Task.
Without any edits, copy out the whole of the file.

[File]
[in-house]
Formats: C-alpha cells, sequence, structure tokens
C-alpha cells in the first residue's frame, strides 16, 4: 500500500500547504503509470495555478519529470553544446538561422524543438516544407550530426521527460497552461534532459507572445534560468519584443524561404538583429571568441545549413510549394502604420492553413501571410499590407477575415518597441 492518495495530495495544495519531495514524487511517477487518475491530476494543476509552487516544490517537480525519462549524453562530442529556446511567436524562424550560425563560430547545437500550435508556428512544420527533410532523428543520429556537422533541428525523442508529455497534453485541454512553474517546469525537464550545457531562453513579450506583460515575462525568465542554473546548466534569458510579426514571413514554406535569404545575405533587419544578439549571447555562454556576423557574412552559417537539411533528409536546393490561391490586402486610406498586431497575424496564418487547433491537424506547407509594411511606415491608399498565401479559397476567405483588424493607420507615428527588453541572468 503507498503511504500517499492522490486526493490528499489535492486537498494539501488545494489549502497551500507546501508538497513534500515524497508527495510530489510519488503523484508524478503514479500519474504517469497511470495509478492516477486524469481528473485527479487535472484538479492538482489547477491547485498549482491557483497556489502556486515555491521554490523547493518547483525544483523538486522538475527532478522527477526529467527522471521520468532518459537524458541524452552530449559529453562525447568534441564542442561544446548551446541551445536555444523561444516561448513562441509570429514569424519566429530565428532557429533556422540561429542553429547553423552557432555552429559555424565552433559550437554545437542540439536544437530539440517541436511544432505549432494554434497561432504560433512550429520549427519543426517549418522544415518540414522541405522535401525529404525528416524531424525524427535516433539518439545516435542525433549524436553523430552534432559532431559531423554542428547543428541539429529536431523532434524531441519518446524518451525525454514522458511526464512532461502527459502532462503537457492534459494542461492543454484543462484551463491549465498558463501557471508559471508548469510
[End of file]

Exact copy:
[in-house]
Formats: C-alpha cells, sequence, structure tokens
C-alpha cells in the first residue's frame, strides 16, 4: 500500500500547504503509470495555478519529470553544446538561422524543438516544407550530426521527460497552461534532459507572445534560468519584443524561404538583429571568441545549413510549394502604420492553413501571410499590407477575415518597441 492518495495530495495544495519531495514524487511517477487518475491530476494543476509552487516544490517537480525519462549524453562530442529556446511567436524562424550560425563560430547545437500550435508556428512544420527533410532523428543520429556537422533541428525523442508529455497534453485541454512553474517546469525537464550545457531562453513579450506583460515575462525568465542554473546548466534569458510579426514571413514554406535569404545575405533587419544578439549571447555562454556576423557574412552559417537539411533528409536546393490561391490586402486610406498586431497575424496564418487547433491537424506547407509594411511606415491608399498565401479559397476567405483588424493607420507615428527588453541572468 503507498503511504500517499492522490486526493490528499489535492486537498494539501488545494489549502497551500507546501508538497513534500515524497508527495510530489510519488503523484508524478503514479500519474504517469497511470495509478492516477486524469481528473485527479487535472484538479492538482489547477491547485498549482491557483497556489502556486515555491521554490523547493518547483525544483523538486522538475527532478522527477526529467527522471521520468532518459537524458541524452552530449559529453562525447568534441564542442561544446548551446541551445536555444523561444516561448513562441509570429514569424519566429530565428532557429533556422540561429542553429547553423552557432555552429559555424565552433559550437554545437542540439536544437530539440517541436511544432505549432494554434497561432504560433512550429520549427519543426517549418522544415518540414522541405522535401525529404525528416524531424525524427535516433539518439545516435542525433549524436553523430552534432559532431559531423554542428547543428541539429529536431523532434524531441519518446524518451525525454514522458511526464512532461502527459502532462503537457492534459494542461492543454484543462484551463491549465498558463501557471508559471508548469510